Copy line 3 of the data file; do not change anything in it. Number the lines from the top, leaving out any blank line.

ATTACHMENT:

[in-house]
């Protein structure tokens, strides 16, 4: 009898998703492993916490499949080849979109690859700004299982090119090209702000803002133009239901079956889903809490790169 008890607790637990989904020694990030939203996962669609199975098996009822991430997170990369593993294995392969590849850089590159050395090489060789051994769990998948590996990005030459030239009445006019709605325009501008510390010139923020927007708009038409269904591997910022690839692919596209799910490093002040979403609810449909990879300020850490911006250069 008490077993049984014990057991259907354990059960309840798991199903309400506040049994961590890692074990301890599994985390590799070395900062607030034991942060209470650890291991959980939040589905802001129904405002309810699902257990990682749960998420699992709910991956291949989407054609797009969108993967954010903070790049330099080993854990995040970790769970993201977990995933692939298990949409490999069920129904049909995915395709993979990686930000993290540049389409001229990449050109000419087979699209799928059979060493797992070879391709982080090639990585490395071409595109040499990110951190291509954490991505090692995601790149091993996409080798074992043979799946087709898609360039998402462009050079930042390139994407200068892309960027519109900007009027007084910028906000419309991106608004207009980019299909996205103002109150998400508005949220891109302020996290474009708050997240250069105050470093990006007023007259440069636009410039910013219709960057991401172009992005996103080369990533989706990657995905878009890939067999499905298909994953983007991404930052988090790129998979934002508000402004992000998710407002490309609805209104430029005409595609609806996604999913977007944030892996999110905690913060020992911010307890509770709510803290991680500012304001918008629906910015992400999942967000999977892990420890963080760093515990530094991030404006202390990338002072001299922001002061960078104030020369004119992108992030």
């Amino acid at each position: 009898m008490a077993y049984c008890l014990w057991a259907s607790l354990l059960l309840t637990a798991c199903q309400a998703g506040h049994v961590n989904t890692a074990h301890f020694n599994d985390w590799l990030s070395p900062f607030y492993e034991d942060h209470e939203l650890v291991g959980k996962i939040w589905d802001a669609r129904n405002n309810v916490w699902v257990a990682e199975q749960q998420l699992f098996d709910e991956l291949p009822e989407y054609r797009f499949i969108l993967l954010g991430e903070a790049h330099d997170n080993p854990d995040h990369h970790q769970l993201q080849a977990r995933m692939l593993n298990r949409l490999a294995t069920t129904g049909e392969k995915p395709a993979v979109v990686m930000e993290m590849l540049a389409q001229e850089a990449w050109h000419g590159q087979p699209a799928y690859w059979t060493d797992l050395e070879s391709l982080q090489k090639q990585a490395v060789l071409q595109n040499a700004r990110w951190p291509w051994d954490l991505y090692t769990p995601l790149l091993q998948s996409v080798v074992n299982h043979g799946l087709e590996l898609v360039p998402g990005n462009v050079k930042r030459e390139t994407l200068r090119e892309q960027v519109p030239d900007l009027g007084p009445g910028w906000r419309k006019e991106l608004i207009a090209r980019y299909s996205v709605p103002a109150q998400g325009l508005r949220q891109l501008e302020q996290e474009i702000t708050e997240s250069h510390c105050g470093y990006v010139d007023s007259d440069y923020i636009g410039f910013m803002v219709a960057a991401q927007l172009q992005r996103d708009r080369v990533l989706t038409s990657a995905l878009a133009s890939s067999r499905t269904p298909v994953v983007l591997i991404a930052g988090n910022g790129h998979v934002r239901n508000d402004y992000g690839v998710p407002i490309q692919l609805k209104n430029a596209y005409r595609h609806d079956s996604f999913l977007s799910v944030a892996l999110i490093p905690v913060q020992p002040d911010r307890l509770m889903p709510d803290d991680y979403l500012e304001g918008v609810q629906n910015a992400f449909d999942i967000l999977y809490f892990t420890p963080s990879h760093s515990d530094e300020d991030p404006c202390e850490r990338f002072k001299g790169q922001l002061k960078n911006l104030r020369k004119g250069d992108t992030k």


């Amino acid at each position: 009898m008490a077993y049984c008890l014990w057991a259907s607790l354990l059960l309840t637990a798991c199903q309400a998703g506040h049994v961590n989904t890692a074990h301890f020694n599994d985390w590799l990030s070395p900062f607030y492993e034991d942060h209470e939203l650890v291991g959980k996962i939040w589905d802001a669609r129904n405002n309810v916490w699902v257990a990682e199975q749960q998420l699992f098996d709910e991956l291949p009822e989407y054609r797009f499949i969108l993967l954010g991430e903070a790049h330099d997170n080993p854990d995040h990369h970790q769970l993201q080849a977990r995933m692939l593993n298990r949409l490999a294995t069920t129904g049909e392969k995915p395709a993979v979109v990686m930000e993290m590849l540049a389409q001229e850089a990449w050109h000419g590159q087979p699209a799928y690859w059979t060493d797992l050395e070879s391709l982080q090489k090639q990585a490395v060789l071409q595109n040499a700004r990110w951190p291509w051994d954490l991505y090692t769990p995601l790149l091993q998948s996409v080798v074992n299982h043979g799946l087709e590996l898609v360039p998402g990005n462009v050079k930042r030459e390139t994407l200068r090119e892309q960027v519109p030239d900007l009027g007084p009445g910028w906000r419309k006019e991106l608004i207009a090209r980019y299909s996205v709605p103002a109150q998400g325009l508005r949220q891109l501008e302020q996290e474009i702000t708050e997240s250069h510390c105050g470093y990006v010139d007023s007259d440069y923020i636009g410039f910013m803002v219709a960057a991401q927007l172009q992005r996103d708009r080369v990533l989706t038409s990657a995905l878009a133009s890939s067999r499905t269904p298909v994953v983007l591997i991404a930052g988090n910022g790129h998979v934002r239901n508000d402004y992000g690839v998710p407002i490309q692919l609805k209104n430029a596209y005409r595609h609806d079956s996604f999913l977007s799910v944030a892996l999110i490093p905690v913060q020992p002040d911010r307890l509770m889903p709510d803290d991680y979403l500012e304001g918008v609810q629906n910015a992400f449909d999942i967000l999977y809490f892990t420890p963080s990879h760093s515990d530094e300020d991030p404006c202390e850490r990338f002072k001299g790169q922001l002061k960078n911006l104030r020369k004119g250069d992108t992030k």